Sep 23

Capuano non-trade underscores Mets’ pitching concerns

That the Mets turned away Boston’s overture for Chris Capuano can only mean he’s in their plans for next year. Sandy Alderson’s string of reasons for why the deal didn’t go through may all ring true, but the Mets looking ahead is the primary explanation.

Capuano pitched well enough this year to warrant an extension, but the Mets’ interest in retaining him suggest the team’s long-standing concerns over its starting pitching.

CAPUANO: Mets want him back.

The 11-12 Capuano is a 57-64 lifetime pitcher with an ERA north of four runs a game. He is what he is, which is a No. 5 quality starter. Capuano, a risk that paid off, is a left hander, which makes him worth the gamble again, especially considering the Mets’ questions in that area.

Johan Santana is recovering from shoulder surgery and  had setbacks. The Mets can’t write him in with ink for next year, and who is to say if he returns he’ll even be close to his former self? As far as Santana is concerned, the Mets can’t bank on anything with him.

Jonathan Niese also pitched well at times this season, but finished on the disabled list with a pulled side muscle and therefore is a concern. This is twice now Niese finished a season on the disabled list with a pulled muscle.

There are no givens with the rest of the rotation, either, with the possible exception of R.A. Dickey, he of the unpredictable pitch. After a slow start, Dickey has closed well.

Mike Pelfrey remains an enigma. He regressed greatly this season to the point where questions are being asked if he’ll ever live up to expectations. Can anybody honestly say they have confidence in Pelfrey, when time after time he has spit the bit?

Then there’s Dillon Gee, who started hot, but hit a rocky stretch. There’s no guarantee he won’t regress like Pelfrey. Other teams have scouts, too, so he’s not surprising anybody anymore.

The Mets have pitching prospects below, but Zack Wheeler and Matt Harvey are at least two years away and Jenrry Mejia is coming off Tommy John surgery.

Chris Schwinden will be invited to camp in the spring, but he doesn’t get one salivating.

You can scan the free agent lists all you like, but the Mets won’t spend for a long term deal for a CJ Wilson, Rich Harden or Mark Buehrle. There are the likes of Freddy Garcia and Jason Marquis and a handful of other retreads they’ll scan, but hardly anything you could build around.

The Mets are hardly dealing from a position of strength when it comes to their 2012 rotation, so wanting to bring back Capuano is the obvious thing to do. That is, of course, if they can sign him.

Jul 31

Mets already winners at deadline.

The Mets have already done their heavy lifting for this year’s trade deadline when they unloaded Francisco Rodriguez’s $17.5 million 2012 option and dealt Carlos Beltran to San Francisco for the Giants’ top prospect Zack Wheeler,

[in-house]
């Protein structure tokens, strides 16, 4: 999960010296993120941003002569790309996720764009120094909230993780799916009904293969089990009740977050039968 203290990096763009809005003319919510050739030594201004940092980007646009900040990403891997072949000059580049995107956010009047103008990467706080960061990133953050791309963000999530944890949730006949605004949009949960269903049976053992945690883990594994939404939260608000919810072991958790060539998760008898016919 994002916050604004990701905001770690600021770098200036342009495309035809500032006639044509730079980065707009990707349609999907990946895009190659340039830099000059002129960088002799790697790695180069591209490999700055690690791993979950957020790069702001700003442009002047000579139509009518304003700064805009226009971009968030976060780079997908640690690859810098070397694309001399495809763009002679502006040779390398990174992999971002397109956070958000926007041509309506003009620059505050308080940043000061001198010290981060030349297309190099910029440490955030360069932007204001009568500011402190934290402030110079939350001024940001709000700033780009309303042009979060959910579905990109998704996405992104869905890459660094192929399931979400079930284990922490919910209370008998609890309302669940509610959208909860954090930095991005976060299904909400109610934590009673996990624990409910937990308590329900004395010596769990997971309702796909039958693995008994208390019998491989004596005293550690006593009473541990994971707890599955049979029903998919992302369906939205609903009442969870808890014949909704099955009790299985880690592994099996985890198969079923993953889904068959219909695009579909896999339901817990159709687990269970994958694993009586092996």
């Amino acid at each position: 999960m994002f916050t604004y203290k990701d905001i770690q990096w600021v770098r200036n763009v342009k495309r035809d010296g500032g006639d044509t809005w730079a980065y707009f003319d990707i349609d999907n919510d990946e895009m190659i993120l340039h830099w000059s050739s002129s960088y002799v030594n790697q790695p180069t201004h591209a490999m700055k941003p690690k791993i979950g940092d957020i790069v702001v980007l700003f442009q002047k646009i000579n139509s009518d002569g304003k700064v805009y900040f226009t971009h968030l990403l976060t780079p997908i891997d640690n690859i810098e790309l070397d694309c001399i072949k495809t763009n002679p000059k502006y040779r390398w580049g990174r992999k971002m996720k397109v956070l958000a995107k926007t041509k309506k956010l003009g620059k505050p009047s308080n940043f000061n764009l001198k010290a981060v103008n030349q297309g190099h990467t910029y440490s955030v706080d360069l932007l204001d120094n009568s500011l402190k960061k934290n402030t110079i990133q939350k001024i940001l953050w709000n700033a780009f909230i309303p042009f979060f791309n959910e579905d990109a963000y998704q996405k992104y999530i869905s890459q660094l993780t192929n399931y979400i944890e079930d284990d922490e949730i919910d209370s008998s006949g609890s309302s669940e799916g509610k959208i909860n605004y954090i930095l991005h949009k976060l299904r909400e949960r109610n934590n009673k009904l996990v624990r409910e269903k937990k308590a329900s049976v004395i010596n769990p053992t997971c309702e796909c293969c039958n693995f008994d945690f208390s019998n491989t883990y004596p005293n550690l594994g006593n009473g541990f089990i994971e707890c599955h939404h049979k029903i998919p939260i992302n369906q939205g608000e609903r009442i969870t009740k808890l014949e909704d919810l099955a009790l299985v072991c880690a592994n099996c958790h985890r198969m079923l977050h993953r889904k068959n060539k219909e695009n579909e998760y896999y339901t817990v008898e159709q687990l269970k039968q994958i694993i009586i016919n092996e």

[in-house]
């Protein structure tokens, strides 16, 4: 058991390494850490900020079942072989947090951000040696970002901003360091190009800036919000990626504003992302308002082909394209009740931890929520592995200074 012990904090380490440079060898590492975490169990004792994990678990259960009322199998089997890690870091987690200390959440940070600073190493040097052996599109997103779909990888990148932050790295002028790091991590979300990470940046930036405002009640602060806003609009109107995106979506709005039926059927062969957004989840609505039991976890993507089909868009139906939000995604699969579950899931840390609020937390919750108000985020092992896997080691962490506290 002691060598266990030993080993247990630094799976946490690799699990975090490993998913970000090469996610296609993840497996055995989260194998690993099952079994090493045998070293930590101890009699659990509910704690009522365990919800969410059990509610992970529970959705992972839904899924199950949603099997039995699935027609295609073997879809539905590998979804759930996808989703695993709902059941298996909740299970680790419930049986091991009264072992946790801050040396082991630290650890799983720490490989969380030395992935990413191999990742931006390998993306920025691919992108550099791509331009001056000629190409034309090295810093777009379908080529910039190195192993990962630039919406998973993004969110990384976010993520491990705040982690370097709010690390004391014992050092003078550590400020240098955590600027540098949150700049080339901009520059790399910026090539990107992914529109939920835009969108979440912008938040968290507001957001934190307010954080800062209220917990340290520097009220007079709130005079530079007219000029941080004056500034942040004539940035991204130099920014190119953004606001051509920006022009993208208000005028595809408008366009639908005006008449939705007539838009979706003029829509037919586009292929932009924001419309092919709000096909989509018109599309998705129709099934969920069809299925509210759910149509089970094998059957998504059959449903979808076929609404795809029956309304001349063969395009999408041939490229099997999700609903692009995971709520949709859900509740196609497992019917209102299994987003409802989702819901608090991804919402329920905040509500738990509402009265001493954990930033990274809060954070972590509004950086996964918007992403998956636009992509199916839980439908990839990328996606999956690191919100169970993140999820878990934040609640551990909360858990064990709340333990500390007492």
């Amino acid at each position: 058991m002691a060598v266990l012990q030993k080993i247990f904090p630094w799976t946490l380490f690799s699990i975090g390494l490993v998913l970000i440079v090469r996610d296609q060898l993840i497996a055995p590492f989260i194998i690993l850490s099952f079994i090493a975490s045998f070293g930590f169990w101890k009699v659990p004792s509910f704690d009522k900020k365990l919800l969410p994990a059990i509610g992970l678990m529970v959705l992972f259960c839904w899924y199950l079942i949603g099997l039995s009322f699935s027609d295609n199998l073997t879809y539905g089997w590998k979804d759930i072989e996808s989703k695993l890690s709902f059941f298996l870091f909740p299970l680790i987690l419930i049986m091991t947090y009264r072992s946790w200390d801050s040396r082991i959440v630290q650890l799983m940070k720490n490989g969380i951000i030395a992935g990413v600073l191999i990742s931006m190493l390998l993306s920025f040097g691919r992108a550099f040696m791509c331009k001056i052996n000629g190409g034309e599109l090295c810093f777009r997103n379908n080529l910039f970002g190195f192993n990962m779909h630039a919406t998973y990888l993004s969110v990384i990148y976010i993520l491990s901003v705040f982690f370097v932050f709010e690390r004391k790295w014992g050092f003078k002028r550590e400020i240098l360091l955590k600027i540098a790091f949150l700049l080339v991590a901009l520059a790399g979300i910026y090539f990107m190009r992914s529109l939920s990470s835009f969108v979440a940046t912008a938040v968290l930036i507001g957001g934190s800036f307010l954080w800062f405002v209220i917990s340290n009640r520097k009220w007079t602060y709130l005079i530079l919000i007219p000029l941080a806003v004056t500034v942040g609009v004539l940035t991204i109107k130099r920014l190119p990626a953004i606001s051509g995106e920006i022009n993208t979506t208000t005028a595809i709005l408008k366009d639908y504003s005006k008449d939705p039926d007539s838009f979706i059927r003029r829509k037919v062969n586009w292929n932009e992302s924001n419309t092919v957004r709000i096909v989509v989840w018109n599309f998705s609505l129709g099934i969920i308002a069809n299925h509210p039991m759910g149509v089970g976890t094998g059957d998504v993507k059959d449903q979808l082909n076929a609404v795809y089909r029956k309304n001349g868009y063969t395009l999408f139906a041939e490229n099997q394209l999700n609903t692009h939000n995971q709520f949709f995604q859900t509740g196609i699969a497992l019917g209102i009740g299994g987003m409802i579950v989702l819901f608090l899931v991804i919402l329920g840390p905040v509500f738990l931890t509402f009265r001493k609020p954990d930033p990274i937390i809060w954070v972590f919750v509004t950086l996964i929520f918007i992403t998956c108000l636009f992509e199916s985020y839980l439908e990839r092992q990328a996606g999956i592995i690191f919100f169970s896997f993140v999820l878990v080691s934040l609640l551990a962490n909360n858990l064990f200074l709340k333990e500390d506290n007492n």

Even should Wheeler never make it with the Mets, GM Sandy Alderson has emerged as one of the winners at this summer’s trade market. In ridding themselves of Rodriguez’s option, they’ve gained $14.5 million worth of payroll flexibility (they would have had a $3.5 million buyout had he stayed and not made 55 appearances to finish games.)

That’s not nearly enough to re-sign Jose Reyes, but it does sweeten the pot and offer money for other areas of need, say the bullpen or another starter.

The Mets have additional pieces they could deal a contender, such as Jason Isringhausen, Tim Brydak and Angel Pagan, but it appears they will keep a pat hand for another month and continue with the objective of playing aggressive baseball.

The odds are long for a wild-card, but should the Mets slide further away, they can always deal those chips in a waiver trade. For now, the suspenseful part of their summer is over, they’ve dealt Beltran. The rest of the season is to build on the good feelings they’ve generated for being competitive and savor the victories in the moves they did make.

Jul 26

Mets losing leverage in Beltran sweepstakes?

Have the Mets lost their best chance to make a strong deal for Carlos Beltran? Did they hold on to him too long? Depending on whom you read, the favorite to obtain Beltran appears to change from hour to hour.

BELTRAN: Where's he running to?

And, none of the reports is glowing with young talent coming to Queens. A similar thread to most of the reports is a reluctance of any of the contenders to offer top prospects, although they might be will to assume more salary.

It is an impressive list from which the Mets have been asking – and being rebuffed.

The like Atlanta’s Mike Minor, Julio Teheran or Arodys Vizcaino; they are intrigued by the Phillies’ Dom Brown or Jarred Cosart; from the Giants they’ve inquired about Zack Wheeler, Brandon Belt and Gary Brown.

Not all of them, mind you, but they can’t seem to get a nibble on just one of these prospects.

The problem is these teams believe they can contend without Beltran, so why should they give up future chips for a rental?

So those earlier reports about the Mets raking in several prospects look frustratingly premature.

At this point, saving a few bucks hardly does the Mets any good. The Mets clearly have a bat teams covet, but that doesn’t mean they have leverage.

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